Why You Shouldn’t Pay for Social Media

If you pay to advertise on social media, you may not be using your resources as efficiently as you could. There are more ways to get your name and product out there than by purchasing ads, which aren’t always worth the money they require

NoMoney650If you pay to advertise on social media, you may not be using your resources as efficiently as you could. There are more ways to get your name and product out there than by purchasing ads, which aren’t always worth the money they require. Opponents of this view insist that all businesses should implement paid marketing, as organic strategies look like they’re on the way out. In reality, though, there are still ways to conduct a successful grassroots promotion campaign without paying a penny to the host site — and these methods are generally way more fun.


Paid uses: Facebook offers page post ads, sidebar images targeted to your browsing history and promoted posts — ads that show up in your News Feed — as part of its paid advertisements.

Organic uses: With Facebook tightening restrictions on non-paid promotions, one solution is to enlist employees to distribute your content for you. You can also make your official page posts less about your product and more about your customers’ lives, posting the kind of content they receive well and hinting at your promotions here and there. Remember to check out your Facebook page’s analytics to check if your organic strategy is working favorably! If the content is good, Facebook is more likely to show it.


Paid uses: Twitter offers a variety of objective-based advertising, such as promoted tweets where posts from users you don’t follow show up on your Twitter feed. Promoted accounts, which are follow suggestions that show up in the middle of your feed, and promoted trends, paid hashtags that show up in the “Trending Now” box, are also part of Twitter’s paid social media package.

Organic uses: Use Twitter activity metrics to judge when you should tweet and what type of content does the best. Offer incentives to existing fans and employees for retweeting such content and recruiting new followers (discounts, vacation time and more). These small acknowledgements can easily come out of your existing ad budget. You can also schedule tweets with Twitter’s free scheduling service, making sure your followers see your content during your highest activity period.


Paid uses: LinkedIn is different from other social media platforms because of the business nature of the outlet. Its paid ads include business-to-business and targeted business-to-consumer advertising used to acquire new and ideal customers for a business.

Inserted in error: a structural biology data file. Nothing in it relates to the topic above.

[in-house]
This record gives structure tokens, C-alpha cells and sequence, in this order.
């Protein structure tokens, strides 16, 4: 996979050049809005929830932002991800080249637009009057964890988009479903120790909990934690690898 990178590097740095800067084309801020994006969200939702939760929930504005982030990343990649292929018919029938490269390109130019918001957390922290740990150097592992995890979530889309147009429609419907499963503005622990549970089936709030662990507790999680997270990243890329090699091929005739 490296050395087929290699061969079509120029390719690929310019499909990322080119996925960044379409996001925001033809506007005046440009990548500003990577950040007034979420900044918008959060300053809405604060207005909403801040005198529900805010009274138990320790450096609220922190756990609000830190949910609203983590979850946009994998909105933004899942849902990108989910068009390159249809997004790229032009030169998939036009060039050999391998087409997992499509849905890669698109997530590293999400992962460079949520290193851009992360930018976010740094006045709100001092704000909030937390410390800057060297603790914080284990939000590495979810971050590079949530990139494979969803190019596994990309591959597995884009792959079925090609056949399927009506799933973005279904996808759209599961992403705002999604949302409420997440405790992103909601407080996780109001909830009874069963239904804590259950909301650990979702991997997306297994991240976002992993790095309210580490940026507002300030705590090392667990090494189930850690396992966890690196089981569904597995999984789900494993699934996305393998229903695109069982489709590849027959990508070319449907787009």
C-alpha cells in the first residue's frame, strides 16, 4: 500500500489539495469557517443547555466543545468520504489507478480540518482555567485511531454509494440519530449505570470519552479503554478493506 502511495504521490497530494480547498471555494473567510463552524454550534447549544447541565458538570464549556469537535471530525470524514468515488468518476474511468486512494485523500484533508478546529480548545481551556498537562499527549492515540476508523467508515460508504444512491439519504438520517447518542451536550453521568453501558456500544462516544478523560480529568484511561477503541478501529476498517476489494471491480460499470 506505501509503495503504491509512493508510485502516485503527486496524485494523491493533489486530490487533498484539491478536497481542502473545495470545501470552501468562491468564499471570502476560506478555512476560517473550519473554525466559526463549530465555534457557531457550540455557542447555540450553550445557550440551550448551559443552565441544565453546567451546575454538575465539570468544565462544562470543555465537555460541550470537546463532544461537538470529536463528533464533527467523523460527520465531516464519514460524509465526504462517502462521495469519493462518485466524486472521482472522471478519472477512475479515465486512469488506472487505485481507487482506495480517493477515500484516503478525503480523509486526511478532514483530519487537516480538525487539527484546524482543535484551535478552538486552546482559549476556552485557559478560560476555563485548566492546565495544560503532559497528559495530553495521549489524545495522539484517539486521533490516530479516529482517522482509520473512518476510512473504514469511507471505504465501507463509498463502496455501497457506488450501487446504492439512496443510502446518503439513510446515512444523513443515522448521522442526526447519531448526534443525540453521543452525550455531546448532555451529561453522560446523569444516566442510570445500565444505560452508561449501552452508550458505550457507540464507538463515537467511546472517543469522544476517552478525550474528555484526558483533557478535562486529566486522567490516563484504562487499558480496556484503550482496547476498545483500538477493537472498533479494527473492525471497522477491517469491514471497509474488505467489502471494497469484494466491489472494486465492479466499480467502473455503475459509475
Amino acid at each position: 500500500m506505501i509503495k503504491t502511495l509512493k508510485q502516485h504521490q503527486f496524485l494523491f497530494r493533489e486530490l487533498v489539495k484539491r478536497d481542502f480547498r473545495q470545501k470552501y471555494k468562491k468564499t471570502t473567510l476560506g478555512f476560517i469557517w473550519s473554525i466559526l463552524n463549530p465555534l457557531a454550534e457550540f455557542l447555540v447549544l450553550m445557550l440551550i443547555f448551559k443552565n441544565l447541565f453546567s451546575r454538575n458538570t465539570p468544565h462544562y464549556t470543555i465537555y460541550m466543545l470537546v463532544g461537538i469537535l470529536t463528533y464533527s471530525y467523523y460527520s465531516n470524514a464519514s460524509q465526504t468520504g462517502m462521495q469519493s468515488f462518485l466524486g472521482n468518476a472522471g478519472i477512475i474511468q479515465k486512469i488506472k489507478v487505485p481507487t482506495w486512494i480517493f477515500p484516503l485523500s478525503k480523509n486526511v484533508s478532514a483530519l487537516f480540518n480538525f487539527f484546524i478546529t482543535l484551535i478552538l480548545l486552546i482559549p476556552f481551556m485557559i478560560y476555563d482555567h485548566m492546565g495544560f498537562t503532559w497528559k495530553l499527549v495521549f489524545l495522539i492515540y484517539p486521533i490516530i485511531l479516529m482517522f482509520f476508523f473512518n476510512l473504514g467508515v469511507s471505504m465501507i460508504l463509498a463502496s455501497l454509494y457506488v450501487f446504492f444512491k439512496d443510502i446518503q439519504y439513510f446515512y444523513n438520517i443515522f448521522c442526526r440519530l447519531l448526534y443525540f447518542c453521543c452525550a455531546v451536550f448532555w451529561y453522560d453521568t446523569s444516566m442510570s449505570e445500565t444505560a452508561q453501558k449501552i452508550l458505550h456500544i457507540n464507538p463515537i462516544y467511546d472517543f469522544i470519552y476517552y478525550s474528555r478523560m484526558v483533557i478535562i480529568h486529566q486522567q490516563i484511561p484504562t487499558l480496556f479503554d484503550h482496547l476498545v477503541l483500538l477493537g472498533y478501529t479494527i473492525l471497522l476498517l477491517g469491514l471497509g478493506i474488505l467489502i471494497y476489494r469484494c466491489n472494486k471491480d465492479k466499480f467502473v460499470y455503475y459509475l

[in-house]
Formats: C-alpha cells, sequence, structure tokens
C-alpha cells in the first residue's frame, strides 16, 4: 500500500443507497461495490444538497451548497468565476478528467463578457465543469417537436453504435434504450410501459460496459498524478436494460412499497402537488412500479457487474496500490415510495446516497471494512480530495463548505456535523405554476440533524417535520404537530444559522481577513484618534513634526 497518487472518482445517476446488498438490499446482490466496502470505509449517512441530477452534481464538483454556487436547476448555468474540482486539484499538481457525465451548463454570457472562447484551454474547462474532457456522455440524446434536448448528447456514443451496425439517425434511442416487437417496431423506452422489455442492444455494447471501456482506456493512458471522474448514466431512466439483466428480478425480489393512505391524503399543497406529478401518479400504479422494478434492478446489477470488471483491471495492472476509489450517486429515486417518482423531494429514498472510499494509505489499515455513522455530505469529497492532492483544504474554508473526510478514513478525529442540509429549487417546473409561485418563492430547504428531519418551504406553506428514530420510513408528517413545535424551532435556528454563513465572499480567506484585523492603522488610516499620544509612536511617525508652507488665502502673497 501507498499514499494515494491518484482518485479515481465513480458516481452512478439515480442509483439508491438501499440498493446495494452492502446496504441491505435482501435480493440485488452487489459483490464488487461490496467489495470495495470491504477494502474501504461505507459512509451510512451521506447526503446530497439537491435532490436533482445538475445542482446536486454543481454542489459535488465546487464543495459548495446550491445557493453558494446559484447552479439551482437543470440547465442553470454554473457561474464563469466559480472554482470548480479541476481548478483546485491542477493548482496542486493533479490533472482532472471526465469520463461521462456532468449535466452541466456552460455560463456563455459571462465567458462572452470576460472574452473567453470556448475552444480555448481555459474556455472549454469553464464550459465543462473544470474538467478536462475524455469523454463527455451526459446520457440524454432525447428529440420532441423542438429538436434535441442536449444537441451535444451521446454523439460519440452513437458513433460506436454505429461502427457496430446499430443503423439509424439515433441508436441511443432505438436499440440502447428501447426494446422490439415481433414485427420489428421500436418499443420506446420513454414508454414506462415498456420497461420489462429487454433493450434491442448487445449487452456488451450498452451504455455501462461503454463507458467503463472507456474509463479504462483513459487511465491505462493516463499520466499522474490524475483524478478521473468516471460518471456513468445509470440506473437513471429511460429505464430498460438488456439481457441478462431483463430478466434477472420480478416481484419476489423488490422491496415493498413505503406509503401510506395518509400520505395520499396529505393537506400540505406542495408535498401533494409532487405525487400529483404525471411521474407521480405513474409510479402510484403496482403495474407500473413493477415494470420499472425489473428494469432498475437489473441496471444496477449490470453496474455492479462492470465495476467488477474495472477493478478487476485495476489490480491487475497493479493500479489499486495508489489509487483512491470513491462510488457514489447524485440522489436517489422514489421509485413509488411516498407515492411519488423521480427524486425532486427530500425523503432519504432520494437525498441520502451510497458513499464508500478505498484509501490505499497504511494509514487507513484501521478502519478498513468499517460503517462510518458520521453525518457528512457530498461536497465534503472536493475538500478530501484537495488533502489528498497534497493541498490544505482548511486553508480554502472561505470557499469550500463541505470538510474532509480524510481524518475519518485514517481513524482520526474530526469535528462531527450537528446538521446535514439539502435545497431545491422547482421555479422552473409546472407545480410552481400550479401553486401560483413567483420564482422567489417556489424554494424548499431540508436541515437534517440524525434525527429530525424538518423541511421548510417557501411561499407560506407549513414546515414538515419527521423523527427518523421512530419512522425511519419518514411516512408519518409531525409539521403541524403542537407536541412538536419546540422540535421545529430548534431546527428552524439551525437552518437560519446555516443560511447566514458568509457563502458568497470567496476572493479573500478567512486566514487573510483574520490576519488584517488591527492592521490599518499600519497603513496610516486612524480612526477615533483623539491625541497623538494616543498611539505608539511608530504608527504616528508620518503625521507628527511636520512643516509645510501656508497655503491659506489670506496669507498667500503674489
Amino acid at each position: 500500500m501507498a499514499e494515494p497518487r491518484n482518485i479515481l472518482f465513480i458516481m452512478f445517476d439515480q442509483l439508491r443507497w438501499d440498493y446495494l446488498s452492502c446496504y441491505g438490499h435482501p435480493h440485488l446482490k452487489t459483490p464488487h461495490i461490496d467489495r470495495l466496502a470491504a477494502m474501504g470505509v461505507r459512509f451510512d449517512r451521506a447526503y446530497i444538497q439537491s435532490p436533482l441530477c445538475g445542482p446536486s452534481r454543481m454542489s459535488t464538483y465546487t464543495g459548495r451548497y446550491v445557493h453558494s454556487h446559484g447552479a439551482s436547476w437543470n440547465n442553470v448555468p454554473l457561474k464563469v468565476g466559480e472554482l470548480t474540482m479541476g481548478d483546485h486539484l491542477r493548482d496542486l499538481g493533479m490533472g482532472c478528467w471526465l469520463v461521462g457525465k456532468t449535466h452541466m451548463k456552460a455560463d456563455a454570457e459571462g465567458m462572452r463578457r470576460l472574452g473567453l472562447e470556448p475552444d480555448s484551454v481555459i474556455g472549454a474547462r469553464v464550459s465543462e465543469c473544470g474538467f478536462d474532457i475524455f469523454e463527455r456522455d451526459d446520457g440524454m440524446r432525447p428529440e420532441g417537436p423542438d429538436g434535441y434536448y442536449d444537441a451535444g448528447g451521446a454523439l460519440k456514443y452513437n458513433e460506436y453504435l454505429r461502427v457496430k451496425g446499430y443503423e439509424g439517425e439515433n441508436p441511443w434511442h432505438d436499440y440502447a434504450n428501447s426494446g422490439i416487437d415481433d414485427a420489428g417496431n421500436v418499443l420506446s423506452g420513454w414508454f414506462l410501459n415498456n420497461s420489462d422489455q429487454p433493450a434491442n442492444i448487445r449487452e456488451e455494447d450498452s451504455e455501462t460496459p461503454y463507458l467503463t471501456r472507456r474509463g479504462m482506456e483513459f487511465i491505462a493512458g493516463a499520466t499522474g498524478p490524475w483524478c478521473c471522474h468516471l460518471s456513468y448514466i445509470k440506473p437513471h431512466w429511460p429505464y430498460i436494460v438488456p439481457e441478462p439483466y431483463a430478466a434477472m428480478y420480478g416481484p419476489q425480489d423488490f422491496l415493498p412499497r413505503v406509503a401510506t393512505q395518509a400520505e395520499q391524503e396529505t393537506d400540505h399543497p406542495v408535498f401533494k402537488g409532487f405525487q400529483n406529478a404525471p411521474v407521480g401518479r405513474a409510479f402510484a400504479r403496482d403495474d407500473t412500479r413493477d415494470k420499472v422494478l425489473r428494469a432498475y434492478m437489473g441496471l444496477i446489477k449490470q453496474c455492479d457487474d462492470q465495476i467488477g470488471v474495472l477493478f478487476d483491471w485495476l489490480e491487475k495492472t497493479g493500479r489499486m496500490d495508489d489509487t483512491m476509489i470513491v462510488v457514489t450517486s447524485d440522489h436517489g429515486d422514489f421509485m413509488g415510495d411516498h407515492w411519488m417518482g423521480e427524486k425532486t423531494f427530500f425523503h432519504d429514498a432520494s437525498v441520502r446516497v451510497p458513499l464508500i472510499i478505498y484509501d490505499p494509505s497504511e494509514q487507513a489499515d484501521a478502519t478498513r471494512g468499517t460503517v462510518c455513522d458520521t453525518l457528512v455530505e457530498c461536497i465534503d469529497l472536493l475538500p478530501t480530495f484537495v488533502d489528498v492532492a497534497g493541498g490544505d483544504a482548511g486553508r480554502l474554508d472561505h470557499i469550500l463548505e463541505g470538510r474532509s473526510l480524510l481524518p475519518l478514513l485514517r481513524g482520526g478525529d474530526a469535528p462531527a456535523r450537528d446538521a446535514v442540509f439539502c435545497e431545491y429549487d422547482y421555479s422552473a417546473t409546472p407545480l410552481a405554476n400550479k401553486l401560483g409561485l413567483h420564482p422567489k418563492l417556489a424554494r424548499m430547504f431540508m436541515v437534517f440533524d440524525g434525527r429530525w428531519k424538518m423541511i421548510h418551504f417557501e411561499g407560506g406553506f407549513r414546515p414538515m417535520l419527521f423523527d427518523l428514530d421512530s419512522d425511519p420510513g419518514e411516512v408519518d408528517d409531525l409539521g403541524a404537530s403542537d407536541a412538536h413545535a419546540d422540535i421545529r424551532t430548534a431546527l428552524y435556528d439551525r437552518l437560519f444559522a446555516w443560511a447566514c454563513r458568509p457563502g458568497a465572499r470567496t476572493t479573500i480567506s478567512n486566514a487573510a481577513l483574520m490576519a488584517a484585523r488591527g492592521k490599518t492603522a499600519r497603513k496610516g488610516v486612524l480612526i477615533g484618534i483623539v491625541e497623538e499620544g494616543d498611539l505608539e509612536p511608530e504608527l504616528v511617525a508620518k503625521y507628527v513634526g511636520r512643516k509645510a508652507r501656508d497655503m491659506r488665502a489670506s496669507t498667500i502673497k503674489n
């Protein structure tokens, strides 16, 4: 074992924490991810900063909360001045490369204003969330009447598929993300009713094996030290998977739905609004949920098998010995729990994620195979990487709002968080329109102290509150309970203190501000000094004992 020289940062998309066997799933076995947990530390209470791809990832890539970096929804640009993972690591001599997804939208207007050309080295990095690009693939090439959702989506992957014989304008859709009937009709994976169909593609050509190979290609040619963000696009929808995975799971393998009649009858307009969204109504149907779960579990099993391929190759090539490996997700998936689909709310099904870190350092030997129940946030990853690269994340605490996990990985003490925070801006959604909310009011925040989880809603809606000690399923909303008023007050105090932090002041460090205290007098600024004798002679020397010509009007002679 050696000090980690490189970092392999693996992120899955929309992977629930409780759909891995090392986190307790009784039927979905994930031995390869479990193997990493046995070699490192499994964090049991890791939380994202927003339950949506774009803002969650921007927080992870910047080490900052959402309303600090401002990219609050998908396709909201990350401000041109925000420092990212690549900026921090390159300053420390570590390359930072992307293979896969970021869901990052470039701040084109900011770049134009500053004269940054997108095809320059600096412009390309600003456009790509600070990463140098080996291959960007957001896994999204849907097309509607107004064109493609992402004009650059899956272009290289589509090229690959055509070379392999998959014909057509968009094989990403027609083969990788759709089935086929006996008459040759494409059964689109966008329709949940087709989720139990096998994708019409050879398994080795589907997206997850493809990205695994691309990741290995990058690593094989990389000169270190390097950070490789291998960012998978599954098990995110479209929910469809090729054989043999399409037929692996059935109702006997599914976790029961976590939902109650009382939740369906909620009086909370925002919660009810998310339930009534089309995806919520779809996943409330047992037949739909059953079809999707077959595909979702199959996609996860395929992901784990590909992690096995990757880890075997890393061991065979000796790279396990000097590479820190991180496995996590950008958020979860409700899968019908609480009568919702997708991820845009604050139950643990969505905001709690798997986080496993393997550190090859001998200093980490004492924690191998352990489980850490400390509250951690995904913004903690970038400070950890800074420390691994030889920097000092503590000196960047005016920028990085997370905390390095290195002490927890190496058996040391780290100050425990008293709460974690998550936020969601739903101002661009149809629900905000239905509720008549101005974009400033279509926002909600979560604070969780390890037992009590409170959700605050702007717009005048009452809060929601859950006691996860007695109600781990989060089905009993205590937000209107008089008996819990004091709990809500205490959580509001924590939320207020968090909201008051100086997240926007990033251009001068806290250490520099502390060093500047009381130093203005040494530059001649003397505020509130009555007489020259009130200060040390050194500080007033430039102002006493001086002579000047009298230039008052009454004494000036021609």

Organic uses: On LinkedIn, it’s a little safer than on Facebook to promote content about professional life. The best way to do this is to generate informative articles. If you need ideas, the Pulse page shows you the most popular posts from today, the past week and LinkedIn’s history. You can also use LinkedIn to improve organic visibility by setting up a company page, associating employees with that page, having employees optimize their profiles and more.


Paid uses: Pinterest has fewer paid options than others on this list. Promoted pins are offered as a paid advertising method, and they are meant to blend in naturally with user’s boards. You only pay for the ad when your targeted audience clicks through to your website.

Organic uses: Create non-sponsored boards that people in your market will find useful. Create and repin content directed towards your target’s interests. This makes your target niche more likely to visit you in their down time, when they will be more open to your promotions. After all, Pinterest is very engaging with its visual content. Well-catered posts practically sell themselves.


Paid uses: The options for YouTube are more traditionally based. Banner ads and pre-video commercials are the norm here.

Organic uses: Everyone loves to relax with a short, fun video as long as they don’t feel like they’re being advertised to. Many food brands have created YouTube channels featuring recipe demonstrations, giving viewers useful content instead of the same old “Buy our product!” advertising. Consider starting a series on your office life, everyday uses for your product or even something apparently unrelated to your business, but highly entertaining. This will win you channel subscribers, and you may even have a chance at one or more of your videos going viral.

Why It’s Better to Go Organic

Maybe, despite your best efforts, your organic following is not increasing, and any attempts at ad promotion didn’t give you the return you hoped for. It can be tempting at this point to boost your fan base artificially. However, purchasing likes and followers is one of the worst things you can do to your business due to Facebook’s newest fan metrics system. If fans can tell your fan base is suspiciously large, it can damage your credibility. Rather than purchasing fans who don’t really care about your business, use that money and effort to give your existing fans more TLC. Even five loyal customers will yield you more revenue and good reviews than 10,000 fake accounts.

Lastly, don’t give up. Organic promotion is a long-term strategy that won’t feel as rewarding as the instant gratification of certain paid channels. However, successful brands will point you back to their organically cultivated fan base as the reason for their achievements today.

Now go out there and try some of these organic methods in your social media strategy! Don’t forget to let us know which worked best for you.

Katherine Halek is the content strategist at Signazon.com, a leading online printer that works with thousands of small businesses around the country. Katherine enjoys writing about social media, marketing and entrepreneurship. Connect with her on Google+.

Image courtesy of Shutterstock.